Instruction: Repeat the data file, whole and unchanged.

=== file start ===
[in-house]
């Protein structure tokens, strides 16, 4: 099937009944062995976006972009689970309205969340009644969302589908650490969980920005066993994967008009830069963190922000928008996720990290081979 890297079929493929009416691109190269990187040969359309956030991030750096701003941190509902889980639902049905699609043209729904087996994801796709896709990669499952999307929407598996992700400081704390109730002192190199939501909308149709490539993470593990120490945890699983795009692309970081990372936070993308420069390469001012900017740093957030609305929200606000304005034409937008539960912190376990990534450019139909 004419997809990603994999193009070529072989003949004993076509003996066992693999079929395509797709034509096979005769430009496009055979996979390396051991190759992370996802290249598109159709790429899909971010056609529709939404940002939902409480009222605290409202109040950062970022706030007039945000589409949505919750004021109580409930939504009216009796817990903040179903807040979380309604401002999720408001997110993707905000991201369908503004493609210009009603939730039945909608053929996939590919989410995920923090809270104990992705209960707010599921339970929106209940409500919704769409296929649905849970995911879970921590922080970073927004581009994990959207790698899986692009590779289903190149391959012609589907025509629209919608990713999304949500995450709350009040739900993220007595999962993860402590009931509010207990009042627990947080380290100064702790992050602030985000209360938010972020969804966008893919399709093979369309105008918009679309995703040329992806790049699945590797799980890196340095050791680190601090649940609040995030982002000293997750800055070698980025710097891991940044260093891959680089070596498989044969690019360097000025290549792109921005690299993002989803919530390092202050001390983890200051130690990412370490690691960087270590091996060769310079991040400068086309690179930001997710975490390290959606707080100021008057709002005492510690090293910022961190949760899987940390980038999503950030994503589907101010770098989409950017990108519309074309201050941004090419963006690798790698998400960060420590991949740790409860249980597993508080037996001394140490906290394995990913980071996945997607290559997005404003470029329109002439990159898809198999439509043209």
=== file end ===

[in-house]
């Protein structure tokens, strides 16, 4: 099937009944062995976006972009689970309205969340009644969302589908650490969980920005066993994967008009830069963190922000928008996720990290081979 890297079929493929009416691109190269990187040969359309956030991030750096701003941190509902889980639902049905699609043209729904087996994801796709896709990669499952999307929407598996992700400081704390109730002192190199939501909308149709490539993470593990120490945890699983795009692309970081990372936070993308420069390469001012900017740093957030609305929200606000304005034409937008539960912190376990990534450019139909 004419997809990603994999193009070529072989003949004993076509003996066992693999079929395509797709034509096979005769430009496009055979996979390396051991190759992370996802290249598109159709790429899909971010056609529709939404940002939902409480009222605290409202109040950062970022706030007039945000589409949505919750004021109580409930939504009216009796817990903040179903807040979380309604401002999720408001997110993707905000991201369908503004493609210009009603939730039945909608053929996939590919989410995920923090809270104990992705209960707010599921339970929106209940409500919704769409296929649905849970995911879970921590922080970073927004581009994990959207790698899986692009590779289903190149391959012609589907025509629209919608990713999304949500995450709350009040739900993220007595999962993860402590009931509010207990009042627990947080380290100064702790992050602030985000209360938010972020969804966008893919399709093979369309105008918009679309995703040329992806790049699945590797799980890196340095050791680190601090649940609040995030982002000293997750800055070698980025710097891991940044260093891959680089070596498989044969690019360097000025290549792109921005690299993002989803919530390092202050001390983890200051130690990412370490690691960087270590091996060769310079991040400068086309690179930001997710975490390290959606707080100021008057709002005492510690090293910022961190949760899987940390980038999503950030994503589907101010770098989409950017990108519309074309201050941004090419963006690798790698998400960060420590991949740790409860249980597993508080037996001394140490906290394995990913980071996945997607290559997005404003470029329109002439990159898809198999439509043209």